The Daily Fix: Gold traders 360-degree playbook
Implied volatility remains anchored and there is certainly no real panic playing out in Asian equities today either - so despite Apple’s Q2 sales guidance, or the poor German/EU ZEW survey, volatility has remained sanguine.
It’s gold that fascinates though, and while some have made the case that gold has been a portfolio hedge against economic fragility, mitigating the need to sell out of core equity exposures, I am seeing signs that there is a solid speculative case for long exposures -especially if the data we see in the calendar below really starts to deteriorate and central banks don’t follow the markets leads with a dovish tilt. Here, I have specifically cherry-picked data that I feel is going to give us greater clarity as to the extent of the impact on economics, derived from the incredible measures imposed by Chinese authorities.
I talk about the current trading dynamics for gold and the near-term investment case in the gold weekly video above.
My own view is if these data points are weak, notably the China manufacturing and service data on 29 February, which falls on a Saturday (think gapping risk), and we also see this resonating in a renewed down turn in US ISM manufacturing, then markets will ramp up their expectations of central bank action. In this scenario, there will be a disconnect, resulting in higher market volatility, leading to lower real bond yields and further gold appreciation.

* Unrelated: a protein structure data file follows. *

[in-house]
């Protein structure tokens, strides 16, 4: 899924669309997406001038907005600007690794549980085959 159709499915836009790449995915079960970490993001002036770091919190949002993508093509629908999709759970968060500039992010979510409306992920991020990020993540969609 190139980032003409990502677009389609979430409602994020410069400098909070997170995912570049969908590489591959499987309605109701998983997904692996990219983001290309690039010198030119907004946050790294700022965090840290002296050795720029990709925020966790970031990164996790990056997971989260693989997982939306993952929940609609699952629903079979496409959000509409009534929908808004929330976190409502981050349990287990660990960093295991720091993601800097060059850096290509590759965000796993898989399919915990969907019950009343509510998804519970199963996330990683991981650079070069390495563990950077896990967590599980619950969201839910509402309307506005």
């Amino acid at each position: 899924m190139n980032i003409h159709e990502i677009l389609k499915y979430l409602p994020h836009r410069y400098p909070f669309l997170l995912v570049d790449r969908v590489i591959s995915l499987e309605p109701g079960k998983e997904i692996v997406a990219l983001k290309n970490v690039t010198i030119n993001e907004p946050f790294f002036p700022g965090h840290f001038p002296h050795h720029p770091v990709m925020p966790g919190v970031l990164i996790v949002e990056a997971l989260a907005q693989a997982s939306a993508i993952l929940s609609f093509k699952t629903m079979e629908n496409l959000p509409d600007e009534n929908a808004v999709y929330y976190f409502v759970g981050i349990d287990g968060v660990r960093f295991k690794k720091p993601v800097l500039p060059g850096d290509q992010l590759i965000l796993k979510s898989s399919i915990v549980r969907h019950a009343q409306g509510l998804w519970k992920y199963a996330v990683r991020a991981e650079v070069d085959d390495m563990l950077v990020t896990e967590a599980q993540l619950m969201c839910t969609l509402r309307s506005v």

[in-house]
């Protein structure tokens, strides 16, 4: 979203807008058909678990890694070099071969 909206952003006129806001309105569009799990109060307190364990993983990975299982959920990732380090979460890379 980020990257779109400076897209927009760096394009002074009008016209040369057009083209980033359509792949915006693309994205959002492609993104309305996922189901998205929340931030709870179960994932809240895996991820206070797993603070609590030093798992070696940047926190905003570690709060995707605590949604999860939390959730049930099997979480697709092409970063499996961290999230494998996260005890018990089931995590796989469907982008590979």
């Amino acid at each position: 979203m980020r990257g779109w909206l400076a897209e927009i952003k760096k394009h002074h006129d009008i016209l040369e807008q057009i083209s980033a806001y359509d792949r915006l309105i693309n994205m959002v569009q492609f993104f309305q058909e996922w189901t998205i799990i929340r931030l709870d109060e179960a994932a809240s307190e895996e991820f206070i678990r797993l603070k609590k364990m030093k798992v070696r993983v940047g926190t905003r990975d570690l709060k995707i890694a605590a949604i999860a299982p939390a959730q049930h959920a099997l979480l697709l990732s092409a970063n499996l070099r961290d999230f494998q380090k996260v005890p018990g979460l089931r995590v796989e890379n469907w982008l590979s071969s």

The question then falls on whether to buy gold in AUD, EUR or USD terms. One chart that has captured my attention is that of the relationships between the USD and US inflation expectations. For inflation expectations, I have looked at US 5y5y forward ‘breakevens’ – effectively, a tradable instrument that expresses a view on where traders see US inflation over a five-year period starting in five years’ time.
We have seen clear one-way flow into the USD, as investment and savings flows pile into US assets, seeing so few attractions elsewhere. Trump will soon be out on Twitter talking down the USD in far more aggressive fashion, but when inflation expectations (lower pane) head through 1.65% then the Fed will turn more dovish, although the rates market will lead this. Gold is only going one-way in that situation.
As always, it’s the rate of change in inflation expectations that matters, but should the Fed sense the strong USD is a tailwind to the disinflationary pressures then we will see the market ramp-up expectations of easing. The one-way nature of the USD will not go on forever without troubling central banks. For those of you who remember the term ‘currency war’, the seed has been planted.
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